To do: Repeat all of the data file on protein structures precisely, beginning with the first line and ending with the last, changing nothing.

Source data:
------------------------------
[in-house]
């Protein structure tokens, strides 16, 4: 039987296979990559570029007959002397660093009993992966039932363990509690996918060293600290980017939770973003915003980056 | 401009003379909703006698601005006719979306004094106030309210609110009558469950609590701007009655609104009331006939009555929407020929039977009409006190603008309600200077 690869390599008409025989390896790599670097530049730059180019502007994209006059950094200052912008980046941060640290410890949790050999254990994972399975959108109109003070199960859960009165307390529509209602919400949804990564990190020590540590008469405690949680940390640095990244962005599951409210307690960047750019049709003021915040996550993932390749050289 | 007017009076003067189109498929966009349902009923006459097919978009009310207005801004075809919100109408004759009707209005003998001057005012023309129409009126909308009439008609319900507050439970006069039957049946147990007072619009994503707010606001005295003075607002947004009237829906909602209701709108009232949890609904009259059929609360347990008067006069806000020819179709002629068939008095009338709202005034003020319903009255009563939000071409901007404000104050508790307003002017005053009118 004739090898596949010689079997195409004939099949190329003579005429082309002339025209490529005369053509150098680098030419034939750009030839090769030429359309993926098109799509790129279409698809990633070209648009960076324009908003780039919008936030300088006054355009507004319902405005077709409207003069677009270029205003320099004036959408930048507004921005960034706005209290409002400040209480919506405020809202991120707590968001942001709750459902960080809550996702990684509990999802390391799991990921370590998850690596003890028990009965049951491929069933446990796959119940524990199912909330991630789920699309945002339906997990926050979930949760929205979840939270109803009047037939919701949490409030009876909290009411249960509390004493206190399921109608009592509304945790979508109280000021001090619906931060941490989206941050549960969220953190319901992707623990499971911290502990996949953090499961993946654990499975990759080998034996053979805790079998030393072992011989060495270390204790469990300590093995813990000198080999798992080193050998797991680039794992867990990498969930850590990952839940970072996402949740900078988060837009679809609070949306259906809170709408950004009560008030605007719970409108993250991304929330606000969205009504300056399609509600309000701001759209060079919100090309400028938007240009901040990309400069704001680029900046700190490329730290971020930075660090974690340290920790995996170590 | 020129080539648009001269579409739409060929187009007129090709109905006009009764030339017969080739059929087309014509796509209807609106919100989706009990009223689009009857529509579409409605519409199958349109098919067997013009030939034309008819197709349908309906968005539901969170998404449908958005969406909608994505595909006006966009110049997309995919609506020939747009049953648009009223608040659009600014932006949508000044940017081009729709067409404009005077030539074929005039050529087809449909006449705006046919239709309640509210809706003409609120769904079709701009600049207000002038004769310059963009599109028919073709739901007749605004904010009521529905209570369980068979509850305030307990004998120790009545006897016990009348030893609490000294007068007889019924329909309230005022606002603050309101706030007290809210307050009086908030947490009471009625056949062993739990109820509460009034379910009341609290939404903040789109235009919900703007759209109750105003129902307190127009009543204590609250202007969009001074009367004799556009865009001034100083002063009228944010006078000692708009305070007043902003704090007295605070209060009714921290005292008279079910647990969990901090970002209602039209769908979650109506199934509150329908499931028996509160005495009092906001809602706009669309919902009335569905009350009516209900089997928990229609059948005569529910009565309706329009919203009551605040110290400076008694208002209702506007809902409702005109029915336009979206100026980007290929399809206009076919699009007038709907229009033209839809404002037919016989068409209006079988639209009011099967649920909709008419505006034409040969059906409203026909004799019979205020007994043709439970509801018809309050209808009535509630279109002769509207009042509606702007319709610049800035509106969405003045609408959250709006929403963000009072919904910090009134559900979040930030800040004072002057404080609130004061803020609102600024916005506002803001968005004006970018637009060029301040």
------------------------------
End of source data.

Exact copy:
[in-house]
């Protein structure tokens, strides 16, 4: 039987296979990559570029007959002397660093009993992966039932363990509690996918060293600290980017939770973003915003980056 | 401009003379909703006698601005006719979306004094106030309210609110009558469950609590701007009655609104009331006939009555929407020929039977009409006190603008309600200077 690869390599008409025989390896790599670097530049730059180019502007994209006059950094200052912008980046941060640290410890949790050999254990994972399975959108109109003070199960859960009165307390529509209602919400949804990564990190020590540590008469405690949680940390640095990244962005599951409210307690960047750019049709003021915040996550993932390749050289 | 007017009076003067189109498929966009349902009923006459097919978009009310207005801004075809919100109408004759009707209005003998001057005012023309129409009126909308009439008609319900507050439970006069039957049946147990007072619009994503707010606001005295003075607002947004009237829906909602209701709108009232949890609904009259059929609360347990008067006069806000020819179709002629068939008095009338709202005034003020319903009255009563939000071409901007404000104050508790307003002017005053009118 004739090898596949010689079997195409004939099949190329003579005429082309002339025209490529005369053509150098680098030419034939750009030839090769030429359309993926098109799509790129279409698809990633070209648009960076324009908003780039919008936030300088006054355009507004319902405005077709409207003069677009270029205003320099004036959408930048507004921005960034706005209290409002400040209480919506405020809202991120707590968001942001709750459902960080809550996702990684509990999802390391799991990921370590998850690596003890028990009965049951491929069933446990796959119940524990199912909330991630789920699309945002339906997990926050979930949760929205979840939270109803009047037939919701949490409030009876909290009411249960509390004493206190399921109608009592509304945790979508109280000021001090619906931060941490989206941050549960969220953190319901992707623990499971911290502990996949953090499961993946654990499975990759080998034996053979805790079998030393072992011989060495270390204790469990300590093995813990000198080999798992080193050998797991680039794992867990990498969930850590990952839940970072996402949740900078988060837009679809609070949306259906809170709408950004009560008030605007719970409108993250991304929330606000969205009504300056399609509600309000701001759209060079919100090309400028938007240009901040990309400069704001680029900046700190490329730290971020930075660090974690340290920790995996170590 | 020129080539648009001269579409739409060929187009007129090709109905006009009764030339017969080739059929087309014509796509209807609106919100989706009990009223689009009857529509579409409605519409199958349109098919067997013009030939034309008819197709349908309906968005539901969170998404449908958005969406909608994505595909006006966009110049997309995919609506020939747009049953648009009223608040659009600014932006949508000044940017081009729709067409404009005077030539074929005039050529087809449909006449705006046919239709309640509210809706003409609120769904079709701009600049207000002038004769310059963009599109028919073709739901007749605004904010009521529905209570369980068979509850305030307990004998120790009545006897016990009348030893609490000294007068007889019924329909309230005022606002603050309101706030007290809210307050009086908030947490009471009625056949062993739990109820509460009034379910009341609290939404903040789109235009919900703007759209109750105003129902307190127009009543204590609250202007969009001074009367004799556009865009001034100083002063009228944010006078000692708009305070007043902003704090007295605070209060009714921290005292008279079910647990969990901090970002209602039209769908979650109506199934509150329908499931028996509160005495009092906001809602706009669309919902009335569905009350009516209900089997928990229609059948005569529910009565309706329009919203009551605040110290400076008694208002209702506007809902409702005109029915336009979206100026980007290929399809206009076919699009007038709907229009033209839809404002037919016989068409209006079988639209009011099967649920909709008419505006034409040969059906409203026909004799019979205020007994043709439970509801018809309050209808009535509630279109002769509207009042509606702007319709610049800035509106969405003045609408959250709006929403963000009072919904910090009134559900979040930030800040004072002057404080609130004061803020609102600024916005506002803001968005004006970018637009060029301040």